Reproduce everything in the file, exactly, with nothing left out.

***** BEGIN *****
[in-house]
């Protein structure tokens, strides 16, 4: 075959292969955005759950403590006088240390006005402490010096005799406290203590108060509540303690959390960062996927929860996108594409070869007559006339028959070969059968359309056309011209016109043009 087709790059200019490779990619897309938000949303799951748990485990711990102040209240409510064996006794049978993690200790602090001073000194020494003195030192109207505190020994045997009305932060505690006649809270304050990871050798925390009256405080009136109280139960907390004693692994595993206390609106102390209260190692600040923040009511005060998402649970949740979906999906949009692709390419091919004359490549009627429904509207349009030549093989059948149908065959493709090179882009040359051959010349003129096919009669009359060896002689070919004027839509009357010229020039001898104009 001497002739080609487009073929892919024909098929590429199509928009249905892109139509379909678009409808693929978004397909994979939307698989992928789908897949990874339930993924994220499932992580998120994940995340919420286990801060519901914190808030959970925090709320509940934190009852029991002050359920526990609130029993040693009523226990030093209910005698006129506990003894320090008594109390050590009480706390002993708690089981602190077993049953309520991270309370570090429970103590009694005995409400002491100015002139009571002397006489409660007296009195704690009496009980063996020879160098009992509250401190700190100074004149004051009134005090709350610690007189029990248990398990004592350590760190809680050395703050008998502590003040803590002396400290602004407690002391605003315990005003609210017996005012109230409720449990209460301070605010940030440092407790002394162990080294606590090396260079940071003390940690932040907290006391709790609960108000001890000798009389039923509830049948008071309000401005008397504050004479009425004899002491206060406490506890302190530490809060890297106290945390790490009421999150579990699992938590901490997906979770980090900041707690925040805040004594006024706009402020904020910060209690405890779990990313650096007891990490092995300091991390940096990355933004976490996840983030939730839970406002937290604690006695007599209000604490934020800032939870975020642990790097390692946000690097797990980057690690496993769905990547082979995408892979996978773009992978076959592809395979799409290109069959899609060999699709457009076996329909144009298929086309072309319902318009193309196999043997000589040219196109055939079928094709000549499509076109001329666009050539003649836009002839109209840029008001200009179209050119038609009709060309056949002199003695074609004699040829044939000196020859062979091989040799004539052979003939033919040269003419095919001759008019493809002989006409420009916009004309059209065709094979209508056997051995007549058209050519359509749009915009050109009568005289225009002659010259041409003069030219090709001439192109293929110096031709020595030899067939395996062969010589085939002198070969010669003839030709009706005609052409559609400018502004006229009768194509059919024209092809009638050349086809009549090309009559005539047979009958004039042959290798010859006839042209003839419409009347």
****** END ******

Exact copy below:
[in-house]
């Protein structure tokens, strides 16, 4: 075959292969955005759950403590006088240390006005402490010096005799406290203590108060509540303690959390960062996927929860996108594409070869007559006339028959070969059968359309056309011209016109043009 087709790059200019490779990619897309938000949303799951748990485990711990102040209240409510064996006794049978993690200790602090001073000194020494003195030192109207505190020994045997009305932060505690006649809270304050990871050798925390009256405080009136109280139960907390004693692994595993206390609106102390209260190692600040923040009511005060998402649970949740979906999906949009692709390419091919004359490549009627429904509207349009030549093989059948149908065959493709090179882009040359051959010349003129096919009669009359060896002689070919004027839509009357010229020039001898104009 001497002739080609487009073929892919024909098929590429199509928009249905892109139509379909678009409808693929978004397909994979939307698989992928789908897949990874339930993924994220499932992580998120994940995340919420286990801060519901914190808030959970925090709320509940934190009852029991002050359920526990609130029993040693009523226990030093209910005698006129506990003894320090008594109390050590009480706390002993708690089981602190077993049953309520991270309370570090429970103590009694005995409400002491100015002139009571002397006489409660007296009195704690009496009980063996020879160098009992509250401190700190100074004149004051009134005090709350610690007189029990248990398990004592350590760190809680050395703050008998502590003040803590002396400290602004407690002391605003315990005003609210017996005012109230409720449990209460301070605010940030440092407790002394162990080294606590090396260079940071003390940690932040907290006391709790609960108000001890000798009389039923509830049948008071309000401005008397504050004479009425004899002491206060406490506890302190530490809060890297106290945390790490009421999150579990699992938590901490997906979770980090900041707690925040805040004594006024706009402020904020910060209690405890779990990313650096007891990490092995300091991390940096990355933004976490996840983030939730839970406002937290604690006695007599209000604490934020800032939870975020642990790097390692946000690097797990980057690690496993769905990547082979995408892979996978773009992978076959592809395979799409290109069959899609060999699709457009076996329909144009298929086309072309319902318009193309196999043997000589040219196109055939079928094709000549499509076109001329666009050539003649836009002839109209840029008001200009179209050119038609009709060309056949002199003695074609004699040829044939000196020859062979091989040799004539052979003939033919040269003419095919001759008019493809002989006409420009916009004309059209065709094979209508056997051995007549058209050519359509749009915009050109009568005289225009002659010259041409003069030219090709001439192109293929110096031709020595030899067939395996062969010589085939002198070969010669003839030709009706005609052409559609400018502004006229009768194509059919024209092809009638050349086809009549090309009559005539047979009958004039042959290798010859006839042209003839419409009347």